Former New York City Mayor Bill de Blasio's administration underreported nearly a quarter of a billion dollars in ferry expenditures, a new report said.
City Comptroller Brad Lander on Wednesday released findings of an audit that showed the Economic Development Corp. (EDC) under de Blasio incurred a total of $758 million dollars in total ferry-related spending, despite having reported $534 million, from July 1, 2015 through Dec. 31, 2021.
Among accounting steps de Blasio's department implemented was forcing taxpayers to pay as much as $14.57 for each ferry ride while wealthy passengers paid just $2.75, the New York Post reported.
The audit also found that several decisions — including the early termination of the previous East River route operator's contract and lack of proper oversight over vessel acquisition — resulted in as much as $66 million in unnecessary expenses.
"If you just magically put your capital expenses below the line, you don't have to show them — even though effectively it's the same total set of costs in the system," Lander said.
"When 'hide the ball' is played with any amount — and certainly with nearly a quarter of a billion dollars — you can't have confidence that your city's telling the truth or providing the information that you need."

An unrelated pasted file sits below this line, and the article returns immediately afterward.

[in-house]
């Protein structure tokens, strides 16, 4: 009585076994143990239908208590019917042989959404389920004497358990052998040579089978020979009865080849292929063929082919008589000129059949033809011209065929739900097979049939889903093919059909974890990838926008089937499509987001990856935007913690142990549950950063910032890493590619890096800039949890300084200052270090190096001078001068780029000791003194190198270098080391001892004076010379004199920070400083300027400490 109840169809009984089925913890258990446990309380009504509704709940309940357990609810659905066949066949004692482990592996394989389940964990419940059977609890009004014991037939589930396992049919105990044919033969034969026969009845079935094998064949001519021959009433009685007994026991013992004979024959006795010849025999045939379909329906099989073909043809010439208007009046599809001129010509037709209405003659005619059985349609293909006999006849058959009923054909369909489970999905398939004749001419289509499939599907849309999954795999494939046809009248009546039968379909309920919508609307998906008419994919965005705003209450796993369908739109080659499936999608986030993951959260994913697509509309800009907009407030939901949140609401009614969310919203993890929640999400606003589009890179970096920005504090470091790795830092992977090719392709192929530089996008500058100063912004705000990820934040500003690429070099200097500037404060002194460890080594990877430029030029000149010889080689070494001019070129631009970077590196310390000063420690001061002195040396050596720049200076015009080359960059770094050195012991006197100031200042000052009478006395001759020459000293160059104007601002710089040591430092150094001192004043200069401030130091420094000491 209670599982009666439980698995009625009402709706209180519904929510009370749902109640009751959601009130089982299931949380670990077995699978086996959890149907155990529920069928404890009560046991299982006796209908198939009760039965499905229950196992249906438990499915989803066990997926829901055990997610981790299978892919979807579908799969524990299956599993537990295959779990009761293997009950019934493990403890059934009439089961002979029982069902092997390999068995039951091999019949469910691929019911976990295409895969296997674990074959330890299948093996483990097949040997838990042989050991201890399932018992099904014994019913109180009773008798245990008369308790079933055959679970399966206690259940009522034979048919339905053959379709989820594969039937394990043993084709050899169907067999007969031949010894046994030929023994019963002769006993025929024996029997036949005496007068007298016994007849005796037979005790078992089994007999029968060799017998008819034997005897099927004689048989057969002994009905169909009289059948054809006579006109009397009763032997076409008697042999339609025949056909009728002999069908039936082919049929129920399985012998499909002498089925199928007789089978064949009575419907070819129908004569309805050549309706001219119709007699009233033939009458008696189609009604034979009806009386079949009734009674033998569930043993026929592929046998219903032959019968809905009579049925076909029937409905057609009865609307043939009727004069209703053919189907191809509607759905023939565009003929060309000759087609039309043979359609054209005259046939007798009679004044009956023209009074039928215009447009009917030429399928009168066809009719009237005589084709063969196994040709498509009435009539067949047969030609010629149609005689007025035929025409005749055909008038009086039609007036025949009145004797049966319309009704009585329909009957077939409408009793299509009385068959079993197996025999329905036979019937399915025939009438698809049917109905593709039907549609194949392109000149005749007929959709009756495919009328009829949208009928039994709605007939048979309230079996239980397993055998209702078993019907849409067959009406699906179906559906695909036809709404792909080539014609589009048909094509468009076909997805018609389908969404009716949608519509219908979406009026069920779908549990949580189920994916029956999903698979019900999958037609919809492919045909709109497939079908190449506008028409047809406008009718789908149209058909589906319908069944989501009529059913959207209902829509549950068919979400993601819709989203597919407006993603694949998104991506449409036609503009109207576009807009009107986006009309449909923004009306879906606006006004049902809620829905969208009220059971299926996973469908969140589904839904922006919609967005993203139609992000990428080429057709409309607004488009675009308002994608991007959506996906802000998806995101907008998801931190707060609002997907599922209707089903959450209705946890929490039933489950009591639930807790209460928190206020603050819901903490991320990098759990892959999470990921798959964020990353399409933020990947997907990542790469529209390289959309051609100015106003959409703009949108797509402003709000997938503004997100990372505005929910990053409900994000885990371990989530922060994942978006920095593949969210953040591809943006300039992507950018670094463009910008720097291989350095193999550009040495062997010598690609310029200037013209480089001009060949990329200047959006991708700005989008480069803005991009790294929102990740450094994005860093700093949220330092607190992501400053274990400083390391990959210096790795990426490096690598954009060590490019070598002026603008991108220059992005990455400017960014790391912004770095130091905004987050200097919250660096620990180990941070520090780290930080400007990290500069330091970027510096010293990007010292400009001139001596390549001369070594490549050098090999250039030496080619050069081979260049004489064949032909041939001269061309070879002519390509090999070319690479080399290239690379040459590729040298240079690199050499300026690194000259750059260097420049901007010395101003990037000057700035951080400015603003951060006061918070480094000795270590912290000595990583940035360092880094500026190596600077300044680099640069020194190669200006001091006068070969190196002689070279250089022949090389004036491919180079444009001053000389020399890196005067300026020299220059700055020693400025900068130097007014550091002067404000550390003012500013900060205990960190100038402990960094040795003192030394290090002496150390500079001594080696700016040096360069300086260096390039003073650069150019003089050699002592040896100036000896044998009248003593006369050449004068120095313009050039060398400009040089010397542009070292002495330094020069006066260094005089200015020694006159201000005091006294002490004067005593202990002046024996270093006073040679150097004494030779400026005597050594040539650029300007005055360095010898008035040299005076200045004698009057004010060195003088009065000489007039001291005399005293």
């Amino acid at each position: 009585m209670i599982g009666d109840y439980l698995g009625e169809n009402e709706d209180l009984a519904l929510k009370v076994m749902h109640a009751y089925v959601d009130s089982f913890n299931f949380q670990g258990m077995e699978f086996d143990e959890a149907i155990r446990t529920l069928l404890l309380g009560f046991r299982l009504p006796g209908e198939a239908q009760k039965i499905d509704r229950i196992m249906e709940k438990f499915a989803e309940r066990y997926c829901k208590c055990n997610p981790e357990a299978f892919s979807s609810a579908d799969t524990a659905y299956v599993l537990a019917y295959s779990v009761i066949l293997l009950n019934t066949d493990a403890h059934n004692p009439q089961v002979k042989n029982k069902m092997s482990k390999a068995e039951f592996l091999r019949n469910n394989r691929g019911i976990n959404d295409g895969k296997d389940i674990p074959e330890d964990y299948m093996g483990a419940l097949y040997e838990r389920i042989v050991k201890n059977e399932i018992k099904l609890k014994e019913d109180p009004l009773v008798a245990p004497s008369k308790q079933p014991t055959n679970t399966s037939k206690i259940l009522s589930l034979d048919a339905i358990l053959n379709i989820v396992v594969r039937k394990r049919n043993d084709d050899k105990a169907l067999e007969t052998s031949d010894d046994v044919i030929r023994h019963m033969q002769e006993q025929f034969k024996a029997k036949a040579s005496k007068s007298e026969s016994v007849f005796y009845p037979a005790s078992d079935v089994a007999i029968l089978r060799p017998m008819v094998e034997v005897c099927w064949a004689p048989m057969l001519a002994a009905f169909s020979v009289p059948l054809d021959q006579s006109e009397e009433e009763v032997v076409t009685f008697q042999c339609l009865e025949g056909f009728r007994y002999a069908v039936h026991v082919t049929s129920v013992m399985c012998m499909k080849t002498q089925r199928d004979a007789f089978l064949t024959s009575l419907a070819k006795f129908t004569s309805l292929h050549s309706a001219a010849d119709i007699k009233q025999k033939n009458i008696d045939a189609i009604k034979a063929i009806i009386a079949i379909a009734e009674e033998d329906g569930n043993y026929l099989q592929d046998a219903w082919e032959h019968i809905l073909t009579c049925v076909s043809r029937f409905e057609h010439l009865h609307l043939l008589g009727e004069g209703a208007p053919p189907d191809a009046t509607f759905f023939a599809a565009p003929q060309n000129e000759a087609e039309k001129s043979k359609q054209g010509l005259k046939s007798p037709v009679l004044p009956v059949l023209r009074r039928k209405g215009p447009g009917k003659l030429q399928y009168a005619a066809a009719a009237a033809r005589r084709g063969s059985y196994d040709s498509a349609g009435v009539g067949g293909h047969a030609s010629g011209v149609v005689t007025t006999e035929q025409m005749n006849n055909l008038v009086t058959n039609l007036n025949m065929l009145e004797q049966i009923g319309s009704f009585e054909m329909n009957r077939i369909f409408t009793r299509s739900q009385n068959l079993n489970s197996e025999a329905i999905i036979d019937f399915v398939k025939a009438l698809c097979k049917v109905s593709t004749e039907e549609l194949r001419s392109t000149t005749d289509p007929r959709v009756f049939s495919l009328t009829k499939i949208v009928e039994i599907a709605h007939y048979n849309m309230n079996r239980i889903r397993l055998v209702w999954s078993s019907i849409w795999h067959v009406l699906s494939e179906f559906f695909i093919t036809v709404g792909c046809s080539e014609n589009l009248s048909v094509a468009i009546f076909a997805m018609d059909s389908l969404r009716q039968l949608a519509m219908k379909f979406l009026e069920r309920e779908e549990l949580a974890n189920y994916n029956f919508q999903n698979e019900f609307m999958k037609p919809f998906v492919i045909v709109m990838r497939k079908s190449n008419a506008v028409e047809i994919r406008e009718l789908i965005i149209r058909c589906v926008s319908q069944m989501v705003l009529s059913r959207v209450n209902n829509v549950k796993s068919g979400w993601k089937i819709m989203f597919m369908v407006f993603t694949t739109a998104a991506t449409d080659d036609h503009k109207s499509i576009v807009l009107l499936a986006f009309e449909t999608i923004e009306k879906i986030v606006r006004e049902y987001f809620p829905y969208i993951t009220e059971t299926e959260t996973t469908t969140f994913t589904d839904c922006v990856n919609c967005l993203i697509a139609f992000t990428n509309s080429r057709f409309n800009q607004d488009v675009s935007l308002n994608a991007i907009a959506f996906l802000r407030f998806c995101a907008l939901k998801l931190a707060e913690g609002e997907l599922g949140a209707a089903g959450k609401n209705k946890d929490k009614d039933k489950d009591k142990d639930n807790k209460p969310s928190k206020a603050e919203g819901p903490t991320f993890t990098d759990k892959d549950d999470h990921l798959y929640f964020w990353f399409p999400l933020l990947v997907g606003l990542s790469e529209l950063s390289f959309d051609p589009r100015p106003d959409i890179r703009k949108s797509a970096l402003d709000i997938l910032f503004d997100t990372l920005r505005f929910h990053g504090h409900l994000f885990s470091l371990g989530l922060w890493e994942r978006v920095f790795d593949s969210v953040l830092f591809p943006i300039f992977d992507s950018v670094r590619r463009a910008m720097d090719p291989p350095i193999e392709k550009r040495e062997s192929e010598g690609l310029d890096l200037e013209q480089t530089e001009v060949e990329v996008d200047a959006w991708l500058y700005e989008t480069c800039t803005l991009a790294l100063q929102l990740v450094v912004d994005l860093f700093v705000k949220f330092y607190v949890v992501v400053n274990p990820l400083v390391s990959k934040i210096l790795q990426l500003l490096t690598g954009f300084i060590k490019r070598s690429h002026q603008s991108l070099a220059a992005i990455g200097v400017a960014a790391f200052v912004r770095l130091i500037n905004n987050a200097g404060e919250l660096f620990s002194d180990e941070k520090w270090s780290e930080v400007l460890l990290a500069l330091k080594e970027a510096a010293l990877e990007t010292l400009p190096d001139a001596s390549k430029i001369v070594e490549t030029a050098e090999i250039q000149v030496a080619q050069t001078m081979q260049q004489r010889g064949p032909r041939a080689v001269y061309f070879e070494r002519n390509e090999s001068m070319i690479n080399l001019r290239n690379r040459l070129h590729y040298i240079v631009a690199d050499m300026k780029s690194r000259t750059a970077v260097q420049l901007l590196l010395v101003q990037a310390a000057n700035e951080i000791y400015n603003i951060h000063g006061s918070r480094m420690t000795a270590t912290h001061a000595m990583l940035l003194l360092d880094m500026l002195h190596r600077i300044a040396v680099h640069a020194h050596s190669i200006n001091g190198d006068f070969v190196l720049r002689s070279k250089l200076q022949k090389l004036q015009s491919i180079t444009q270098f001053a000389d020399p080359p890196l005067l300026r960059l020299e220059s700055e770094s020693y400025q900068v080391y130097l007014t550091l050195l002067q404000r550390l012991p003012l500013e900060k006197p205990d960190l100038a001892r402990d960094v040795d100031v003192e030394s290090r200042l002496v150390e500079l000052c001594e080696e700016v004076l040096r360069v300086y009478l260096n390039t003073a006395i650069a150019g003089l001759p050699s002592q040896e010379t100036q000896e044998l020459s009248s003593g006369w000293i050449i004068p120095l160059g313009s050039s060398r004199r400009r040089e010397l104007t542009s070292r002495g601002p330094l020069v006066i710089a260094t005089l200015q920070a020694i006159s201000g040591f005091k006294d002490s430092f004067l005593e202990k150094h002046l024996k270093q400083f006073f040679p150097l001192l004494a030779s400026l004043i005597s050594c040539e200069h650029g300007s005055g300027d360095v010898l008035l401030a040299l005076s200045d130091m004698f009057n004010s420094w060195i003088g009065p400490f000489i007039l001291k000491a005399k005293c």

The undisclosed expenses included $181 million in capital spending and $43.5 million in operating expenses, "obfuscating the actual cost of the NYC Ferry system," according to the audit.
"Concerns around the system's finances are well known – the prior administration rushed NYCEDC to establish a large and complex ferry system, and we are keenly aware there is room for improvement," a spokesperson for Mayor Eric Adams said in a statement, the Post reported.
De Blasio, who's running for a seat in the U.S. House of Representatives, said in a statement: "We haven't had a chance to review the full report and recommendations, so I can't comment on any specifics yet, but if there are issues with underreporting at EDC, or by the ferry operators, that should be remedied and whatever accountability or reforms that are needed should be adopted."
Lander's report showed that the city's actual ferry subsidy had been consistently higher than reported.
The EDC in 2016 estimated that taxpayers would have to subsidize the service at a cost of $6.60 per ride. The actual subsidy per ride has been near twice that amount, Lander said.
The EDC also spent tens of millions in unnecessary expenses, including purchasing vessels at higher-than-market costs as well as early termination and transfer of the East River contract.
That included $34 million in "questionable vessel acquisition costs" to Hornblower Cruises.
Auditors found that EDC's weak enforcement of contract provisions resulted in at least $3 million of unsubstantiated payments to Hornblower Cruises.
The Post reported that there were fewer than 150,000 trips weekly last year on its six routes, which connect 25 terminals on Manhattan's East Side, Brooklyn, Queens, and The Bronx.
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